Court moves to preserve White House e-mail messages

 Citing “emergency conditions,” a federal court today ordered the Bush administration to take further steps to preserve millions of e-mail messages sent during a crucial time in the administration and are the subject of ongoing litigation. In a related development, government lawyers said today that millions of e-mail messages were not actually missing as the private groups suing the Executive Office of the President (EOP) have claimed.

 Today’s developments come just days before the end of the Bush administration. Then, records from many components of the Bush administration will be handed over to the National Archives and Records Administration (NARA) for safekeeping under the Presidential Records Act (PRA). However, records from White House components considered federal agencies and subject to the Federal Records Act (FRA) are handled differently, and those records are the subject of the lawsuit. The messages that are alleged to be missing are from the period that includes the invasion of Iraq, key developments in the Valerie Plame leak investigation and the government's response to Hurricane Katrina.

 Today’s order from John Facciola, a federal magistrate in the U.S. District Court for the District of ColumbiaDistrict of Columbia, expanded on an order issued on Jan. 14 by the same court. Facciola said the order filed on Jan. 14 which required the White House officials to search workstations for any e-mails from March 2003 to October 2005 time frame from which the messages are alleged to be missing applied all parts of the EOP,  regardless of whether they fall under the PRA or the FRA.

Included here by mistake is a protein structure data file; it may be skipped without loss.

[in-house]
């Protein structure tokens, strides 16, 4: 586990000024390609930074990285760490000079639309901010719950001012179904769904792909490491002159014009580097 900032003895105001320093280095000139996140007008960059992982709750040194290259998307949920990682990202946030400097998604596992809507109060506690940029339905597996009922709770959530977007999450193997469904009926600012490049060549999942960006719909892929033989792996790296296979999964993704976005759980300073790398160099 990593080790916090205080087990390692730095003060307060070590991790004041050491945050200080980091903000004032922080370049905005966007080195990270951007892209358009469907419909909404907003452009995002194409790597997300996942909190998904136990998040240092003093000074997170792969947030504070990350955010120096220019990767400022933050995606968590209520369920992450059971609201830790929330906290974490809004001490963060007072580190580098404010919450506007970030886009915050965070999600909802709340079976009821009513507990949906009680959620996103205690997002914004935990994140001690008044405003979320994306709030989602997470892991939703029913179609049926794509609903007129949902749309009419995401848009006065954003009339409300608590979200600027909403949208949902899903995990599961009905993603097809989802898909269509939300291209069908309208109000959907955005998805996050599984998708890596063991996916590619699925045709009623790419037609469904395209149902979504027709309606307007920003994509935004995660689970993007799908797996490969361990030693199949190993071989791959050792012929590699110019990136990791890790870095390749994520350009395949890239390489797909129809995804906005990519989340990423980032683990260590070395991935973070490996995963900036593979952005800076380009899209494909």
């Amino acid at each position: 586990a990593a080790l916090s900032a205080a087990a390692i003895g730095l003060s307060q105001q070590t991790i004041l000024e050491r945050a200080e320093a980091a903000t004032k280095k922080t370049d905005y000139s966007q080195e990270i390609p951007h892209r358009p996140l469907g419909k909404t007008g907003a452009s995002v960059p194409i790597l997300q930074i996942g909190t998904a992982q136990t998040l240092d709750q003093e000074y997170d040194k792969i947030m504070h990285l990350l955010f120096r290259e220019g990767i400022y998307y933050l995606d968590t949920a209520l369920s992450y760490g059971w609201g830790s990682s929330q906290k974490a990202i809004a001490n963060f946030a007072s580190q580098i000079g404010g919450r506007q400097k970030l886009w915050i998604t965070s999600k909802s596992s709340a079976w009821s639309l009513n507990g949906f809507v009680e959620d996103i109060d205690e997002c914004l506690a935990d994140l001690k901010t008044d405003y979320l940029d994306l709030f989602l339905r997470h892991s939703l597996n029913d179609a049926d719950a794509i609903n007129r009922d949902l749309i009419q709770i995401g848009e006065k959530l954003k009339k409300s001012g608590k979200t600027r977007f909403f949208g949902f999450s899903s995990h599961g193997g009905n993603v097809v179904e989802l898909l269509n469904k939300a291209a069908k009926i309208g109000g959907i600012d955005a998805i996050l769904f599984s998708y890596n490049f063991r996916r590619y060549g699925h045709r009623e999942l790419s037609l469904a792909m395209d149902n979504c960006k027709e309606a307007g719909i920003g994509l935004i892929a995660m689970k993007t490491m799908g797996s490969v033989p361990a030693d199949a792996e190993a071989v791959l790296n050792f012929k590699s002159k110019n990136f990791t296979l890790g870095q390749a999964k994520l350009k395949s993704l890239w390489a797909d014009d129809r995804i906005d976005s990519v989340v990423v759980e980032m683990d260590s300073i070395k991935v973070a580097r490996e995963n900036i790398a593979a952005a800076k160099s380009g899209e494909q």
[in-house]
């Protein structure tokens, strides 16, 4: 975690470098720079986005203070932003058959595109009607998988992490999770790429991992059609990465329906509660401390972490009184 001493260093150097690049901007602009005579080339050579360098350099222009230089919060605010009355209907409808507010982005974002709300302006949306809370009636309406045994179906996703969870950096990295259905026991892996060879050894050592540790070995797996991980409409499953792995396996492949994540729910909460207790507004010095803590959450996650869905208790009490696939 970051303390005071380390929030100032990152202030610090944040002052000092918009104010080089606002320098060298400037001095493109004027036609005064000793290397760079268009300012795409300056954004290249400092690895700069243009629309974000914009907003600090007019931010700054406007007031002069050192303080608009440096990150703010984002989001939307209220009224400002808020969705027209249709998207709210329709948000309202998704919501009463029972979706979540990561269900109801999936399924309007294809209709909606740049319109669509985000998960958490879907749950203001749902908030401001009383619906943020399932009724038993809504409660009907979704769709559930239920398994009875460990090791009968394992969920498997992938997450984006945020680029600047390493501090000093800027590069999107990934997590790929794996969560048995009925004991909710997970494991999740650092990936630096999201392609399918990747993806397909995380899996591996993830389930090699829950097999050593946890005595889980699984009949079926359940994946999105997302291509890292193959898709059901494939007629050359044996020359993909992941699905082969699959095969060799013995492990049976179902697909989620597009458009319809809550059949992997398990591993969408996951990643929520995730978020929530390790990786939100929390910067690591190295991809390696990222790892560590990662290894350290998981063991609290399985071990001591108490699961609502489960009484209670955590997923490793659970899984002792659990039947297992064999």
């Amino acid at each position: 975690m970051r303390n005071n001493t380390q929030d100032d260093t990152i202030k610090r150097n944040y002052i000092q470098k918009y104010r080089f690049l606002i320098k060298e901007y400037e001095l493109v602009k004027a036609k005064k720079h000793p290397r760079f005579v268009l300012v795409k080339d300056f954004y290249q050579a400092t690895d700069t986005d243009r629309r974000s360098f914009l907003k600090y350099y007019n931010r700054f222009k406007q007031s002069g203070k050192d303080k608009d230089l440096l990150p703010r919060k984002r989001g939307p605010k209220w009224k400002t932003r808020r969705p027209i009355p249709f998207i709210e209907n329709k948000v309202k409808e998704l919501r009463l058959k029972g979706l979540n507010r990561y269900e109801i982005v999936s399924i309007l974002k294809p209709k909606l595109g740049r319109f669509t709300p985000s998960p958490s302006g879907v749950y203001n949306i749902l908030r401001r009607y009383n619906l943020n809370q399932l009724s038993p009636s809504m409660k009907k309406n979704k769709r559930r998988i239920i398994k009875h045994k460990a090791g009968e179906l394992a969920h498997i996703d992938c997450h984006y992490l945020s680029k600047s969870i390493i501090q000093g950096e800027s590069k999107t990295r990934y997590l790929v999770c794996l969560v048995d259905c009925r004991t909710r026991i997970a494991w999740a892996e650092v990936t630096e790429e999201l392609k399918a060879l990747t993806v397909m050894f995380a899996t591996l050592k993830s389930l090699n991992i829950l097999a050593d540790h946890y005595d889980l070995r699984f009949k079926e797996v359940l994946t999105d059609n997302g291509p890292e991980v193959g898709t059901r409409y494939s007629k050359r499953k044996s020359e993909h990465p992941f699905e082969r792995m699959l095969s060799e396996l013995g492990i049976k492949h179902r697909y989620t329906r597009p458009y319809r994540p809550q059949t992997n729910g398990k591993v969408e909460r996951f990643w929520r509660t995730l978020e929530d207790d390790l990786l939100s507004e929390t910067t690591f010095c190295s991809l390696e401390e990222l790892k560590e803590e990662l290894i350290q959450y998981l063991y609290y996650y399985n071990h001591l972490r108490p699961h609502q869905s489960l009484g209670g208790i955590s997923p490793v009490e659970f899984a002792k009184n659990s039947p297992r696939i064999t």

Citizens for Responsibility and Ethics in Washington and George Washington University’s National Security Archive, the groups that sued for the e-mail messages, allege that the Bush administration failed to live up to its responsibilities under the FRA by not recovering, restoring and preserving electronic communications and establishing an electronic records management system that complies with the FRA.

 Also, they argue that by not having an adequate electronic archiving system messages covered by the PRA and the FRA have been co-mingled. The groups cite a study done by administration officials in 2005 that identified hundreds of days in which individual components of the White House had no e-mail messages archived. The groups say those gaps entail millions of missing e-mail messages.

 However, in a court filing today, lawyers for the administration argued that a recent review by the White House’s Office of the Chief Information Officer (OCIO) determined that the review conducted in 2005 to be “flawed and limited” and had “technological limitations.”

 “The 2005 review presented inaccurate message counts, concluding that approximately 81 million messages existed in the EOP e-mail system in 2005 when, in fact, approximately 95 million e-mail messages were preserved in the EOP e-mail system,” the filing said. “Those ‘14 million’ messages were therefore never 'missing,' but simply uncounted in the 2005 review.”

However, Facciola today ordered that officials of the Executive Office of the President search all computers and media that could contain e-mail messages regardless of whether they fall under the PRA or FRA.

Furthermore he ordered:

 

  • Any messages that are found as a result of the search to be placed on secure and accessible portable medium and maintained by NARA separately from other records.

 

  • The backup tapes from which e-mail messages have been restored to remain in their present location,

 

  • Additional media which contain restored messages remain where they are.

 

  • The administration give the court an inventory of all backup tapes and additional media that are collected in compliance with the court order.

 

  • The administration collect and preserve information it would have to file as the administrative record in this case, as well as preserve other information relevant to the case. 

About the Author

Ben Bain is a reporter for Federal Computer Week.

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